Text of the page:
by Margaret Peterson Haddix Year Published:
Born third at a time when having more than two children per family is illegal and subject to seizure and punishment by the Population Police, Luke has spent all of his 12 years in hiding. His parents disobeyed once by having him and are determined not to do anything unlawful again. At first the woods around his family's farm are thick enough to conceal him when he plays and works outdoors, but when the government develops some of that land for housing, his world narrows to just the attic. Gazing through an air vent at new homes, he spies a child's face at a window after the family of four has already left for the day. Is it possible that he is not the only hidden child? Answering this question brings Luke greater danger than he has ever faced before, but also greater possibilities for some kind of life outside of the attic. This is a near future of shortages and deprivation where widespread famines have led to a totalitarian government that controls all aspects of its citizens' lives. When the boy secretly ventures outside the attic and meets the girl in the neighboring house, he learns that expressing divergent opinions openly can lead to tragedy. To what extent is he willing to defy the government in order to have a life worth living? As in Haddix's Running Out of Time (S & S, 1995), the loss of free will is the fundamental theme of an exciting and compelling story of one young person defying authority and the odds to make a difference. Readers will be captivated by Luke's predicament and his reactions to it.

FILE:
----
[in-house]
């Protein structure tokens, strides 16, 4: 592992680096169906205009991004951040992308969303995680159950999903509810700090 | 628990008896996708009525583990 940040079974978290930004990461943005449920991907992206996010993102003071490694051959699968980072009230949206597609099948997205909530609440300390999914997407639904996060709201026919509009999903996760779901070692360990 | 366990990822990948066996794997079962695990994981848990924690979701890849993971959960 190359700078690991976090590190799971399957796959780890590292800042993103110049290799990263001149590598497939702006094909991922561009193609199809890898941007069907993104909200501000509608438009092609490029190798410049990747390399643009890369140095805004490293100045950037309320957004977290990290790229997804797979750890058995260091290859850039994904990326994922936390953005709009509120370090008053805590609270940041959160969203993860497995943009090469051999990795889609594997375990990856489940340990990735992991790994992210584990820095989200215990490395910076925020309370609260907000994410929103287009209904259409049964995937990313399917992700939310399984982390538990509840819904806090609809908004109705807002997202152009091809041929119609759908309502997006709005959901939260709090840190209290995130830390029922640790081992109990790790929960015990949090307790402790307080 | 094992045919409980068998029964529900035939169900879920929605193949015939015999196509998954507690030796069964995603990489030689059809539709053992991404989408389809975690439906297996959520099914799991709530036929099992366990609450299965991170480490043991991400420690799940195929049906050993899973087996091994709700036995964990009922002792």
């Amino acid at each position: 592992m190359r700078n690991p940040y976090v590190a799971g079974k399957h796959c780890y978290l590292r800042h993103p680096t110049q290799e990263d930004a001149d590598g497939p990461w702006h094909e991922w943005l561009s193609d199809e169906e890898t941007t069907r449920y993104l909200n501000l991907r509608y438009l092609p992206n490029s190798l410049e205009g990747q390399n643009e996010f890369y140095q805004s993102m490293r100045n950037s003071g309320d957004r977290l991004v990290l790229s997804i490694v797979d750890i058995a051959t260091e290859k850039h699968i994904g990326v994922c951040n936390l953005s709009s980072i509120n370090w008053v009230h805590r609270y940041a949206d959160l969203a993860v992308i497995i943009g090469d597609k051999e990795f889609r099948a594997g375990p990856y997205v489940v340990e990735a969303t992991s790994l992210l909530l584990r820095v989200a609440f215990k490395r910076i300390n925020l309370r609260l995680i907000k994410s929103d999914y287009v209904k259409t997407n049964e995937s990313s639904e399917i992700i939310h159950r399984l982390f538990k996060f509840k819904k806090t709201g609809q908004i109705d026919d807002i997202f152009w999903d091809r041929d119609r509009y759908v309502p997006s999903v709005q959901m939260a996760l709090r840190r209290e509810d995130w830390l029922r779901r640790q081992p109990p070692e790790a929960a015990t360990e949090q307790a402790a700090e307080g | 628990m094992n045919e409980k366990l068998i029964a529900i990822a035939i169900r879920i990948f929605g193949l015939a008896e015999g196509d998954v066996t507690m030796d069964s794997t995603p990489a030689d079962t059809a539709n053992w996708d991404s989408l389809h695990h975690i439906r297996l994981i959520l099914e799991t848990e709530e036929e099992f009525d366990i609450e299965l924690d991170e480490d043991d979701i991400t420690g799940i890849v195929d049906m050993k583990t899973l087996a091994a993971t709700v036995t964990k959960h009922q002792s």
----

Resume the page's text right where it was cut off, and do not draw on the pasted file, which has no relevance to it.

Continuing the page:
by Rodman Philbrick Year Published:"Freak the Mighty" is an unusual, well-written young adult novel. Although likely to be classified as realistic fiction, it has many elements of fantasy and fairy tale: the handicapped hero who is bigger than life, exciting quests, events that have numerous levels of meaning, and magical moments. Philbrick's novel of two handicapped and troubled young men, one smaller than a yardstick and the other outgrowing size thirteen shoes, is about the strength of friendship, family, intelligence, and life. The poignant story is told from the perspective of Max, who through the life and death of his friend Kevin, learns to respect his own intelligence and endure his own frightening heritage. by Natalie Babbit Year Published: AverageDoomed to—or blessed with—eternal life after drinking from a magic spring, the Tuck family wanders about trying to live as inconspicuously and comfortably as they can. When ten-year-old Winnie Foster stumbles on their secret, the Tucks take her home and explain why living forever at one age is less a blessing that it might seem. Complications arise when Winnie is followed by a stranger who wants to market the spring water for a fortune.Note: This book is available in our Library.